''We know that I've got to score something similar to what I've done – 66, 67, something like that, at least,'' Montgomerie said. ''You know the competition out here is so strong that if you do play away from the pins, you'll get run over. It's tough, but hey, it's great.''

Full-field scores from the Mitsubishi Electric Championship

First-round co-leaders Gene Sauers and Jerry Kelly each shot 68 and were 12 under.

''I hit the ball really well. You know, all the putts that dropped yesterday didn't drop today,'' Kelly said. ''I was just short and burning edges. It was good putting again. They just didn't go in.''

David Toms was three shots back after a 66. Woody Austin, Mark Calcavecchia and Doug Garwood each shot 67 and were another shot behind.

Bernhard Langer, defending the first of his seven 2017 titles, was six shots back after a 67.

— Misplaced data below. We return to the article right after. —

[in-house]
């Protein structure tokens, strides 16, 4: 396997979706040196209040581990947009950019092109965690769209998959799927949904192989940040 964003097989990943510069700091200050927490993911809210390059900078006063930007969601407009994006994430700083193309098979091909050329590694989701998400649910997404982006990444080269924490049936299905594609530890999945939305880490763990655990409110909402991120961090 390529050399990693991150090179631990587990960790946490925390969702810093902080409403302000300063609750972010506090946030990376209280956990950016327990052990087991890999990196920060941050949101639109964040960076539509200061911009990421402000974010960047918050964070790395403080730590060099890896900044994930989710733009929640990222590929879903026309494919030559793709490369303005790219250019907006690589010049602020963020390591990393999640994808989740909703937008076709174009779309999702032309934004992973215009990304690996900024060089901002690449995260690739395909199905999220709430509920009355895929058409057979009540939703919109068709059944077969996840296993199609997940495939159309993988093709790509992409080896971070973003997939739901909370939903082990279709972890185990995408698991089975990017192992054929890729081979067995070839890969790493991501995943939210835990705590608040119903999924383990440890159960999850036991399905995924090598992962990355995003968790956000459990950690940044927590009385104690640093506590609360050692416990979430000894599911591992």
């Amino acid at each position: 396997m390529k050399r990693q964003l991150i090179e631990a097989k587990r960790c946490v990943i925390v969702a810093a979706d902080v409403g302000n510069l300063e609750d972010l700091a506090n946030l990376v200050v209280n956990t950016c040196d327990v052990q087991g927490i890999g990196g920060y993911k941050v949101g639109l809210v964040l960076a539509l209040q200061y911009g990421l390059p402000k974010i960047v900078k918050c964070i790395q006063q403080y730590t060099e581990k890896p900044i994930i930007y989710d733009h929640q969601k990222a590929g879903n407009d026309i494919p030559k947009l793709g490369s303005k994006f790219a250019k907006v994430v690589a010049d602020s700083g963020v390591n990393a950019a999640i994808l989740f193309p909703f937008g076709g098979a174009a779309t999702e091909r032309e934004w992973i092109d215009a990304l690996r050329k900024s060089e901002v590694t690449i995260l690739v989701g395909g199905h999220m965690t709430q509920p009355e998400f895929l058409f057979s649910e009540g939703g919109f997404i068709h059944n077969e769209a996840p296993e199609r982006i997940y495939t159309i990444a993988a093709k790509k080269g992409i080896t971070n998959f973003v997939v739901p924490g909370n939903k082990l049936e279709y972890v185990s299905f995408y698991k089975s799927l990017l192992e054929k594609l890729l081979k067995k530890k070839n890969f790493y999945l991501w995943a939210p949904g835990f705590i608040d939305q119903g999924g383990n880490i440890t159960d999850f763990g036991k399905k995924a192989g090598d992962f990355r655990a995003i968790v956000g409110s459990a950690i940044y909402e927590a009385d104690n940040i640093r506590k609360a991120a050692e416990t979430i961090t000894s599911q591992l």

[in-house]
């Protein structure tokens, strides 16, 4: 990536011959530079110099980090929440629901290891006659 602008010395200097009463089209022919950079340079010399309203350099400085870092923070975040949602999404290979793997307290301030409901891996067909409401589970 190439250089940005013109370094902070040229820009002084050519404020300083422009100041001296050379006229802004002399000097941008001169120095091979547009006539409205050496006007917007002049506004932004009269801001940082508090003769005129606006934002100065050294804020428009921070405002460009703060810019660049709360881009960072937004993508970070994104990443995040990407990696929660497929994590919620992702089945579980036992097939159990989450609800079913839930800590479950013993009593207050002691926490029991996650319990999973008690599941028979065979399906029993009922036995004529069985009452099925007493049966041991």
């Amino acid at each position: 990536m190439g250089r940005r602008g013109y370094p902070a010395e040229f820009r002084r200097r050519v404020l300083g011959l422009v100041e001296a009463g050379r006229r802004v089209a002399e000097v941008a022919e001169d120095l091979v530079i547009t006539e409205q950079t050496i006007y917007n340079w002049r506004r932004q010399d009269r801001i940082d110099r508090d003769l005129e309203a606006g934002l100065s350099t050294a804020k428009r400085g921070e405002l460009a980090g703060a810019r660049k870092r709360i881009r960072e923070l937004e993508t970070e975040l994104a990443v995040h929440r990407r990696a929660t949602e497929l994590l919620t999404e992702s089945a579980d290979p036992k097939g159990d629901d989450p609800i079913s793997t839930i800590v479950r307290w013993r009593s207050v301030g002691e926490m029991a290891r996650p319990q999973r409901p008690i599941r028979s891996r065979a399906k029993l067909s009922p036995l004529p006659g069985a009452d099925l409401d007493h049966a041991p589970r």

The limited-field tournament on Hawaii's Big Island includes last season's winners, past champions of the event, major champions and Hall of Famers.

''We've enjoyed ourselves thoroughly here,'' Montgomerie said. ''It's just a dramatic spot, isn't it? If you don't like this, well, I'm sorry, take a good look in the mirror, you know?''

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The missing link: Advice from successful tour pros

By Phil BlackmarJanuary 20, 2018, 1:24 am

Today’s topic is significant in that it underscores the direction golf is headed, a direction that has me a little concerned.